Get the whole thing up to a boil, and then turn the heat down until the soup is just simmering. Simmer this (keep an eye on it!) until the potato chunks are fork-tender (they slide off when you pierce them). Now either break out your immersion blender and puree the whole thing or blend it in batches in a regular blender like I had to. At this point you may have to thin it out with some more stock or water. Again use your common sense to achieve the consistency that you would like in a soup.
Now, put this all back into the stock pot over medium heat and add the regular white potatoes, the black beans, and the maple syrup. Don’t go nuts with the syrup, just put in some to give the soup a hint of sweetness and cut the spice from the chipotles. Keep tasting all throughout and adjusting the salt and spices. This is really important, and is something that the cookbook that Devon gave me emphasizes. With soup or really any dish, you have to keep tasting it as you cook to get it just right. It’s also a great way to develop the intuition in a kitchen to tell you exactly how big a palm-full or how good a drizzle you need.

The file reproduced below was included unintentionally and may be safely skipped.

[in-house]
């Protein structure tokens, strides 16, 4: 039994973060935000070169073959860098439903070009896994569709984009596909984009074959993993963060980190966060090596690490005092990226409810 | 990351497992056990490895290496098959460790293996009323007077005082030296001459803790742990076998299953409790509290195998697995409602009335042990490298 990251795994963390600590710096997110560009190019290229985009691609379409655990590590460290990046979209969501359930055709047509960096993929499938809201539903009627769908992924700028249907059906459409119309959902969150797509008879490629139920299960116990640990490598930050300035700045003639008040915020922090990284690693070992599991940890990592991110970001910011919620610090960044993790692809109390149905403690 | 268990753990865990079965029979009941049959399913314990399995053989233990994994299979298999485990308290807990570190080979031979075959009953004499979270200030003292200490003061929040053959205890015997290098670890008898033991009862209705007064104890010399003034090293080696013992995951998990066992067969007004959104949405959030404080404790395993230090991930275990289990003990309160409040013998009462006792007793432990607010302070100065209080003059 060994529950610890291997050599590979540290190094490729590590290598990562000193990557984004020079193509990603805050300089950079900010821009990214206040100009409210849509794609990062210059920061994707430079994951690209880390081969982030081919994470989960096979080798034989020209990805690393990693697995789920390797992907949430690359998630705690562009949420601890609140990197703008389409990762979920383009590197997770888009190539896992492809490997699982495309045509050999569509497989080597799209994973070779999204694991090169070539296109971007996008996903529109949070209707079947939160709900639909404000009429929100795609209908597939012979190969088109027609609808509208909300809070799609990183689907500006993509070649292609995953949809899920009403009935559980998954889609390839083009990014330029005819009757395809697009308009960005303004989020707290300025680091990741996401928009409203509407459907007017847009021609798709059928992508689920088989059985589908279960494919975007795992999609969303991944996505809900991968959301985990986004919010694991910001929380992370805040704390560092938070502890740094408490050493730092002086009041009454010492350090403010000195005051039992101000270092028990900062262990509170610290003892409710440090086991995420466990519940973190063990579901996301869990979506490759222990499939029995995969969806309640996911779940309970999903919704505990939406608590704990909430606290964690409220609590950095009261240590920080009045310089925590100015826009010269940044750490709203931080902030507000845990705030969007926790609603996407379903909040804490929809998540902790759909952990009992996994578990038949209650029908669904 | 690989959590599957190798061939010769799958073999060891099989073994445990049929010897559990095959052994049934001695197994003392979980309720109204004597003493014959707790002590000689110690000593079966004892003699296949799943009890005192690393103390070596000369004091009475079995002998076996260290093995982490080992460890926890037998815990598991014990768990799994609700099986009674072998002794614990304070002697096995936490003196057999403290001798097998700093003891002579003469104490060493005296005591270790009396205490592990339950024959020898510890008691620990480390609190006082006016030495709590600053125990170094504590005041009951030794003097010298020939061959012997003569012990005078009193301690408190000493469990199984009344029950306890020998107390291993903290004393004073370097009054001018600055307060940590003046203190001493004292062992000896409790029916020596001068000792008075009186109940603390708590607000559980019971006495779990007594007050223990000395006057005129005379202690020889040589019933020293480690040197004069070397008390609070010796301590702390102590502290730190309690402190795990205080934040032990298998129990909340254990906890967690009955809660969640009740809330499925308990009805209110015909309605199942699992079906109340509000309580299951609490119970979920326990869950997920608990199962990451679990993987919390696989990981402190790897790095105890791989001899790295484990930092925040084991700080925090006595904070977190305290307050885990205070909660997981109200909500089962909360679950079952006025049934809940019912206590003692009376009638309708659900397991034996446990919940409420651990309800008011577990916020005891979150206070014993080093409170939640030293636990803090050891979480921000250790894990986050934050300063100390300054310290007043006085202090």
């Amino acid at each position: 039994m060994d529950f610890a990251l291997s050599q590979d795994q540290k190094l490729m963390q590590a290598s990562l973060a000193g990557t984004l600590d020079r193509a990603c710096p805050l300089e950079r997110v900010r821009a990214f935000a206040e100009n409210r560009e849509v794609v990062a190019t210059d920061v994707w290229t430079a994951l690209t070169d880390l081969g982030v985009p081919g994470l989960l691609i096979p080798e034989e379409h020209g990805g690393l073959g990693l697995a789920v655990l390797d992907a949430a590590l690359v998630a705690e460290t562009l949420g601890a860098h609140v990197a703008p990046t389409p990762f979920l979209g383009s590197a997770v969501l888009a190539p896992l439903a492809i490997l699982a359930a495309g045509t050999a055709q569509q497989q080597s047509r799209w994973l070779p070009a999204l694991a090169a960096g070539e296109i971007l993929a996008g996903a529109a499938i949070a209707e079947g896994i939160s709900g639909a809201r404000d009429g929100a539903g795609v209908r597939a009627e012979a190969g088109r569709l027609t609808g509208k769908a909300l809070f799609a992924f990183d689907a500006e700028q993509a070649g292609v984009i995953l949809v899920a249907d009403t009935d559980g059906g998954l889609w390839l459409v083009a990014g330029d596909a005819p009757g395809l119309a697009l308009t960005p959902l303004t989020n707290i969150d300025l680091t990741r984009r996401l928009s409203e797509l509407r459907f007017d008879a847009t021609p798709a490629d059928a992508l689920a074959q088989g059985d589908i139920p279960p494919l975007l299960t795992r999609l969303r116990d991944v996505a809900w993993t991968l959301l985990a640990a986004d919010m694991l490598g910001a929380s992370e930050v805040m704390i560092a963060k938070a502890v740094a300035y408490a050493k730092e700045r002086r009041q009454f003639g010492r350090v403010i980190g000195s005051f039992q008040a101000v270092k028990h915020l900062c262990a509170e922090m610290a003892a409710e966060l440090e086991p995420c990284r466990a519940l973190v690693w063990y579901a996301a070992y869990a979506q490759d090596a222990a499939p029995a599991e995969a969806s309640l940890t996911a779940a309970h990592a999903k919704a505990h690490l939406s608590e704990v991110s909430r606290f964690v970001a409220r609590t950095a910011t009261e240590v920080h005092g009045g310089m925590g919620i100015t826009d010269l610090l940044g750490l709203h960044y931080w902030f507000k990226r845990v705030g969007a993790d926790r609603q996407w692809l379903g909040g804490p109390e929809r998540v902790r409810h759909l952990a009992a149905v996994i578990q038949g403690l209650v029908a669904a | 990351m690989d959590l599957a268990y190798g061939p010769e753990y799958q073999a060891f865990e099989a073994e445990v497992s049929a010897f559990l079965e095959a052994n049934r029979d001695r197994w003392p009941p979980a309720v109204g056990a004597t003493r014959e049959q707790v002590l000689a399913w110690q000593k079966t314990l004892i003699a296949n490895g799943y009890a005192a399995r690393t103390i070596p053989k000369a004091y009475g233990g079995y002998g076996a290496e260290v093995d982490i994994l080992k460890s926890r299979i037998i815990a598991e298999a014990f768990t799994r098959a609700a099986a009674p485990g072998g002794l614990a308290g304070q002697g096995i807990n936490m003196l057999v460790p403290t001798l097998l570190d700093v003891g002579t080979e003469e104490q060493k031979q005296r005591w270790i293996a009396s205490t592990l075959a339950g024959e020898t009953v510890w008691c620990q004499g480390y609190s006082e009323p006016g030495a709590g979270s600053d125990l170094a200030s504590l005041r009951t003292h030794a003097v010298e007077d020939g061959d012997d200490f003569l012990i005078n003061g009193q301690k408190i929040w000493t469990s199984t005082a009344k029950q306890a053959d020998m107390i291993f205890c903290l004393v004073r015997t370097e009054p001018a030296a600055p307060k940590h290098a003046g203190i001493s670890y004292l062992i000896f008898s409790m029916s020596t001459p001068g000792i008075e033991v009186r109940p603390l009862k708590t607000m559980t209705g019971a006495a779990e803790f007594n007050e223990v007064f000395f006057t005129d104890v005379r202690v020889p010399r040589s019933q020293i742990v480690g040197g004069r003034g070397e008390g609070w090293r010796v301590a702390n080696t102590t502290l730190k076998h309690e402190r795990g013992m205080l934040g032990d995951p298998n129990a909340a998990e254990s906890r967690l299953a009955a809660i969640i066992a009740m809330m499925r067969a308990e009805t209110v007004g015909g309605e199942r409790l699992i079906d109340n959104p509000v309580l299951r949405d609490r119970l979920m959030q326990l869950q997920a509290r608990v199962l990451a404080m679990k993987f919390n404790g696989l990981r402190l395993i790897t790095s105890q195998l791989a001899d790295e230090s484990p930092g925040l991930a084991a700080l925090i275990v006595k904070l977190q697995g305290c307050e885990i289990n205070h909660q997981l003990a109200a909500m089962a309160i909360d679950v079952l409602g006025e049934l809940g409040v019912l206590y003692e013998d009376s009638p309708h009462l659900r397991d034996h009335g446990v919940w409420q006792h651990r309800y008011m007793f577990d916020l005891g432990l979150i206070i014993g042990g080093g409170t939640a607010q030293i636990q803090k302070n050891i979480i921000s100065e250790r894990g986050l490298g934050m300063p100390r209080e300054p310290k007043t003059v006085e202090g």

Anyways, simmer this whole thing now for maybe 20 minutes or so, just until the potatoes are tender enough to eat, then serve it up in bowls with a crusty wheat or sourdough bread on the side to dip and mop up the traces with.
This will make about ten or so cups of soup, depending on how thick it is and if you cool and re-heat it, it may need thinning with some more stock or water.
Music recommendation: “Radio Cure” by Wilco
Wine recommendation: I really don’t know, I’m admittedly horrible with wines. Maybe something sort of dry and red? A zinfandel? Maybe someone that reads this (ha!) can help me out with something that may pair well.
Beer recommendation: Either a pilsener or a pale ale, nothing too too bitter, but nothing too sweet or malty either. Southern Tier makes on in their “Pack of Pales,” it’s just a pale ale, not as hoppy as their IPA, that would be perfect I think. Though a crispy Stella would be just great as well.